good: Includes Wi-Fi and Bluetooth; built-in keyboard; cradle
can charge second battery; high-capacity, removable cell.
The bad: Expensive; larger than an average handheld; corporate
e-mail should be easier to set up.
With the H4150 and the H4350, HP has delivered two slim
iPaqs with included Wi-Fi. Both have almost identical specs
and features, but the latter has a built-in keyboard and
ships with a larger, higher-capacity battery. But the trade-off
is the unit's size, as it's longer than your standard PDA.
For some, that won't be a deal breaker--the H4350 is still
slim and fairly light. But in an ideal world, HP would develop
a slider-style design similar to that of the Sharp Zaurus
SL-5600. That said, this is a highly functional handheld.
It should especially appeal to a business customer who can
afford the price tag and who works on a corporate campus
that's well covered with Wi-Fi access points.
h2210 Pocket PC
good: Compact; dual expansion slots; sharp screen; Bluetooth;
consumer-grade IR; removable battery; doubles as a remote
control for home-theater gear.
The bad: Not too slim.
One of the complaints people had about earlier iPaqs was
that, unlike Pocket PCs from Toshiba and Casio, no iPaq
offered built-in expansion slots for both CompactFlash and
SD (Secure Digital) cards. Well, HP listened and has come
out with the H2210. Though neither as slim nor as affordable
as the previous model, this guy is currently the most compact
dual-expansion Pocket PC on the market. And its size, performance,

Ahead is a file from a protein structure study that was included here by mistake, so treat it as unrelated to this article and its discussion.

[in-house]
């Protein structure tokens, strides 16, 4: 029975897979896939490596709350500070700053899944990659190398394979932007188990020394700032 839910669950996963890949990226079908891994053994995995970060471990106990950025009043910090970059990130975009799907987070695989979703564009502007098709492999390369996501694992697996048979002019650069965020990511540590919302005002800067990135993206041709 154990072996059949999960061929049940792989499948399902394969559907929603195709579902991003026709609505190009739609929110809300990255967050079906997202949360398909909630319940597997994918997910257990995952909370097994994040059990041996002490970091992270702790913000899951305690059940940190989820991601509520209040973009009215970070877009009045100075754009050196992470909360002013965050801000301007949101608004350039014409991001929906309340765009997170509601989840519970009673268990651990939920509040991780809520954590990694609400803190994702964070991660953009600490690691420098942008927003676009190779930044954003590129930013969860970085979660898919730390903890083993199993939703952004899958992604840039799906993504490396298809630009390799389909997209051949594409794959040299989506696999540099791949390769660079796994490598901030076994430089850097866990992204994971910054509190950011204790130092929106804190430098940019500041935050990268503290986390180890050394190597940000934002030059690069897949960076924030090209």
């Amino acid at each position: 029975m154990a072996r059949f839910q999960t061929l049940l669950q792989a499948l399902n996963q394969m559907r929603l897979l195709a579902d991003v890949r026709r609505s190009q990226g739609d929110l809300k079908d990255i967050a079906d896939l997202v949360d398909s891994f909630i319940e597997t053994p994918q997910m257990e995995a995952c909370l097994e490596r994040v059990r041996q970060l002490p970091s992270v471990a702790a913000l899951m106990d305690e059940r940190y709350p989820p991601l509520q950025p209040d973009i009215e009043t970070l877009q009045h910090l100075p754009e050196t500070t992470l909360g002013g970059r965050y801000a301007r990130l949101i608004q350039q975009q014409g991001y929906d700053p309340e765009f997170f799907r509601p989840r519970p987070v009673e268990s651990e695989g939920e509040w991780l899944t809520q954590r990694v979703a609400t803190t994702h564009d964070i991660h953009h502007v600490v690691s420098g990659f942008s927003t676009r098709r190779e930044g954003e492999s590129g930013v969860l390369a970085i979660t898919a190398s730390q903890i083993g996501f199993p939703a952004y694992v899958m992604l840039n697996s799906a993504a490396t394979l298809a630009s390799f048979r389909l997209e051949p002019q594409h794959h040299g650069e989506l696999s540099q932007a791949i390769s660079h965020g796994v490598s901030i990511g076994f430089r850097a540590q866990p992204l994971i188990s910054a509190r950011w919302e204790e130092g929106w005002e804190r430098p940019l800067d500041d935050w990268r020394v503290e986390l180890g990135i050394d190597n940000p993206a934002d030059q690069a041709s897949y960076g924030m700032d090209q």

and features make it an attractive choice, particularly
for users who want the option of adding lots of memory or
a combination of memory and a CompactFlash add-on device.
good: Thin and light; nice price; well-integrated Wi-Fi;
cradle can charge a second battery; powerful processor.
The bad: Lacks Bluetooth; uncomfortable stylus; skimpy software
bundle; so-so battery life.
Last year, Dell shook up the PDA market by bowing its Axim
line of full-featured Pocket PC handhelds at extremely competitive
price points. While the X5 offered a fast processor, dual
expansion slots, and great battery life, it suffered from
a bulky design and lack of extras. Dell's new Axim X3i addresses
those shortcomings with a slimmed-down profile, a fast 400MHz
processor, and built-in wireless networking for an affordable
price. Once again, the PC giant is presenting a fully loaded
handheld for a good price, but those who need Bluetooth
connectivity, a more robust software bundle, and a sleeker
design may wish to shell out some extra cash for a higher